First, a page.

I received my undergraduate degree in Civil Engineering from Syracuse University. During my undergraduate studies, I worked on examining a 1.5-acre green roof. The goal of this project was to estimate deposition fluxes of anions and trace metals onto rooftops by using surface analysis techniques of samples taken from runoff and incident precipitation. I am currently an MS student at MSU pursuing a degree on Water Resources Engineering. My thesis research will be conducted under the supervision of Dr. Yadu Pokhrel. I’m currently working on the Mekong project.
Current Undergraduate Students
Jon Mahut (Undergraduate Student, 2018-2019); Current Project: Dams and Mekong hydrology.
I am a current undergraduate student pursuing two bachelor degrees in both Civil Engineering and Environmental Engineering. Through coursework, extracurricular activities, and internships I have gathered knowledge on sustainable design, emission monitoring systems, and hydraulic water systems. My main interest is in research and development, although I have aspirations of creating an engineering firm that will dampen the adverse ecological effects of human activity. I am currently working as an undergraduate research assistant on a project in the Mekong River Basin in Southeast Asia to examine how large dams are affecting river hydrology and hydraulics.
Faisal Shahin (Undergraduate Student, 2019-); Current Project: Dams and Mekong hydrology (NSF and MSU EnSURE Program).
I am a current undergraduate student pursuing a bachelor degree in Civil Engineering. Through the knowledge I have gathered at MSU I developed an affinity for hydraulic water systems. My main interest is in research and to pursue a PhD; nevertheless, I do have future aspirations of going to water impoverished countries and to help improve their water systems through my own firm.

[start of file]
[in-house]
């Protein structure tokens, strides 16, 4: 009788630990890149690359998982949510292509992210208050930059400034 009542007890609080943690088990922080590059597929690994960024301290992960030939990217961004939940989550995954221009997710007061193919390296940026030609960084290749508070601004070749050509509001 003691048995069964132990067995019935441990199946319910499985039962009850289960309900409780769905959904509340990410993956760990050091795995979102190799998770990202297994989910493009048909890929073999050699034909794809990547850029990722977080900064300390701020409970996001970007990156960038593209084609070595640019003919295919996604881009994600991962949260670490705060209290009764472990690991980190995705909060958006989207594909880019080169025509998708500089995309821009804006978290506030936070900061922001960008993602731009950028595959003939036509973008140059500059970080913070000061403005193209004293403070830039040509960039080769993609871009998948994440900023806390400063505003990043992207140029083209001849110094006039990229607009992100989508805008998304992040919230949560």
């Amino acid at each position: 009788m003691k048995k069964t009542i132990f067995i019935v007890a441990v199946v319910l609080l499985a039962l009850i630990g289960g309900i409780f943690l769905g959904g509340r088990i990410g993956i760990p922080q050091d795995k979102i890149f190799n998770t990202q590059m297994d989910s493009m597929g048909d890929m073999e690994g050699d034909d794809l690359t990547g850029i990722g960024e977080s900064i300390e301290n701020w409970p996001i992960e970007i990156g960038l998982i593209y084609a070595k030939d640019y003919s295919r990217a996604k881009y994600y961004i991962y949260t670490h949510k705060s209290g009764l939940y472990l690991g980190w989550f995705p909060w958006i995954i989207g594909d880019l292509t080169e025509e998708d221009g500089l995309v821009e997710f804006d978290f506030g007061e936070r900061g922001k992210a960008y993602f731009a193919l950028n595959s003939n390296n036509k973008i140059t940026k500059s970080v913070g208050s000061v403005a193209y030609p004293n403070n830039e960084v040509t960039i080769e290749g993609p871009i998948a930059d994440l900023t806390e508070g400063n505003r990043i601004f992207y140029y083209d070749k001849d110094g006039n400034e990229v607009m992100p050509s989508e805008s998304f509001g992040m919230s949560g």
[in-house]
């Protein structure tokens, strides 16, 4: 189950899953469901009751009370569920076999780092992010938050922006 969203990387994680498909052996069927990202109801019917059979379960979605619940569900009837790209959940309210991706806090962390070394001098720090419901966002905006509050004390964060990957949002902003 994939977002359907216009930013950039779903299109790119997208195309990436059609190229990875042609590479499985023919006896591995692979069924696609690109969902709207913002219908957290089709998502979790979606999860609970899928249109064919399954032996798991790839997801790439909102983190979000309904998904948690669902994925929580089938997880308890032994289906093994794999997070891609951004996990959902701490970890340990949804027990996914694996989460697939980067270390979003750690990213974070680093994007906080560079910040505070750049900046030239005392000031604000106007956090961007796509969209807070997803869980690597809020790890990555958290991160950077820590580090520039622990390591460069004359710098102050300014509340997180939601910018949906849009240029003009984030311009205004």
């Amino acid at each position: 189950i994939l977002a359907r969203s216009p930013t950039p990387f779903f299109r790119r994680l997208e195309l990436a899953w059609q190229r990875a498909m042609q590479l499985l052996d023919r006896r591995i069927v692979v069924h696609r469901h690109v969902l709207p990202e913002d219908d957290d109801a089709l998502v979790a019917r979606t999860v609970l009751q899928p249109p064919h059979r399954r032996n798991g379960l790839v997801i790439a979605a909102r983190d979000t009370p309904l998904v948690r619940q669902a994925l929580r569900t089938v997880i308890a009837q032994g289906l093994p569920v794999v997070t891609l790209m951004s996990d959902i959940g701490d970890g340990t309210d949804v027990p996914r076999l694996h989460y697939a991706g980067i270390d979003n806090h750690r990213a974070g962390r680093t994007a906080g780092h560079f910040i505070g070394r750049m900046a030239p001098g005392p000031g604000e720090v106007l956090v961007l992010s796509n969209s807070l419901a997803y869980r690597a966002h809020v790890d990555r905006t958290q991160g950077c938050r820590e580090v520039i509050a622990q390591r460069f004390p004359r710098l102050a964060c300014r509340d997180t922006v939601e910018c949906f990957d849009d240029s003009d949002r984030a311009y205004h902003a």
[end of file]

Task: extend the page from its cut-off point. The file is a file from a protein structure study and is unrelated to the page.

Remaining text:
I am currently working as an undergraduate research assistant on a project in the Mekong River Basin in Southeast Asia to examine how the proposed construction of large dams are affecting various aspects of the river.
- Khánh Nguyễn (2019 Summer, Can Tho University, Vietnam); Project: Hydrology, Dams, and Fishery in the Lower Mekong River Basin.
Past Group Members
- Nanhang Jiang (2016-2018, MS Student); Project: Trans-boundary water management issues in the Koshi river basin, Nepal.
- Suyog Chaudhari (2015-2017, MS Student; Continued to PhD).
- Yaoliang Chen (2016-2017, Visiting PhD Student from Zhejiang University, China): WaterCUBE Project
- Gonzalo Miguez-Macho (University of Santiago, de Compostela, Spain)
- Lifeng Luo (Michigan State University)
- Kalyanmoy Deb (Michigan State University)
- Dengsheng Lu (Michigan State University)
- Jiaguo Qi (Michigan State University)
- Emilio Moran (Michigan State University)
- David Hyndman (Michigan State University)
- Nathan Moore (Michigan State University)
- Tomohito Yamada (Hokkaido University, Japan)
- Laurent Longuevergne (CNRS – Géosciences Rennes)